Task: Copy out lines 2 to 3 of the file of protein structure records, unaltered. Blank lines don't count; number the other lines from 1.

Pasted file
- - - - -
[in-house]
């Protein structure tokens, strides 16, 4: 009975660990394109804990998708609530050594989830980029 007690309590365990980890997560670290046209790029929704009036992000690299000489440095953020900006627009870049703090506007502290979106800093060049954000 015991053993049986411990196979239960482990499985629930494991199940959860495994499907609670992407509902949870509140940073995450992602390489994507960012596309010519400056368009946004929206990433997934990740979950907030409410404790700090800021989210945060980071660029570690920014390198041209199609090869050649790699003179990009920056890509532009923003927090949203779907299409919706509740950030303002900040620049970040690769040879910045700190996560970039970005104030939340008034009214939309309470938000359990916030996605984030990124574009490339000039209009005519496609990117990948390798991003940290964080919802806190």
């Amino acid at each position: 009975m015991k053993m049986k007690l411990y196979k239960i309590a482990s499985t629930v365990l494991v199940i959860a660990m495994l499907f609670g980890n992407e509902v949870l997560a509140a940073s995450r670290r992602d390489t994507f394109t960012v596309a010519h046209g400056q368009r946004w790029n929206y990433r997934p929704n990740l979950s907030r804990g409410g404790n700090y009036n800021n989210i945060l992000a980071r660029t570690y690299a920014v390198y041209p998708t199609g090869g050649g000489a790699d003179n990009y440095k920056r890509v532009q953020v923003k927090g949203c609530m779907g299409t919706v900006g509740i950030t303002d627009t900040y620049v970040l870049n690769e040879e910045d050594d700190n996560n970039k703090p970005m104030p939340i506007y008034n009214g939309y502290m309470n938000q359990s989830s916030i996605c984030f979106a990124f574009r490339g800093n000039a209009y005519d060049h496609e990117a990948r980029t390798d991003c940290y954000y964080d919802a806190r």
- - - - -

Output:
């Protein structure tokens, strides 16, 4: 009975660990394109804990998708609530050594989830980029 007690309590365990980890997560670290046209790029929704009036992000690299000489440095953020900006627009870049703090506007502290979106800093060049954000 015991053993049986411990196979239960482990499985629930494991199940959860495994499907609670992407509902949870509140940073995450992602390489994507960012596309010519400056368009946004929206990433997934990740979950907030409410404790700090800021989210945060980071660029570690920014390198041209199609090869050649790699003179990009920056890509532009923003927090949203779907299409919706509740950030303002900040620049970040690769040879910045700190996560970039970005104030939340008034009214939309309470938000359990916030996605984030990124574009490339000039209009005519496609990117990948390798991003940290964080919802806190």
């Amino acid at each position: 009975m015991k053993m049986k007690l411990y196979k239960i309590a482990s499985t629930v365990l494991v199940i959860a660990m495994l499907f609670g980890n992407e509902v949870l997560a509140a940073s995450r670290r992602d390489t994507f394109t960012v596309a010519h046209g400056q368009r946004w790029n929206y990433r997934p929704n990740l979950s907030r804990g409410g404790n700090y009036n800021n989210i945060l992000a980071r660029t570690y690299a920014v390198y041209p998708t199609g090869g050649g000489a790699d003179n990009y440095k920056r890509v532009q953020v923003k927090g949203c609530m779907g299409t919706v900006g509740i950030t303002d627009t900040y620049v970040l870049n690769e040879e910045d050594d700190n996560n970039k703090p970005m104030p939340i506007y008034n009214g939309y502290m309470n938000q359990s989830s916030i996605c984030f979106a990124f574009r490339g800093n000039a209009y005519d060049h496609e990117a990948r980029t390798d991003c940290y954000y964080d919802a806190r």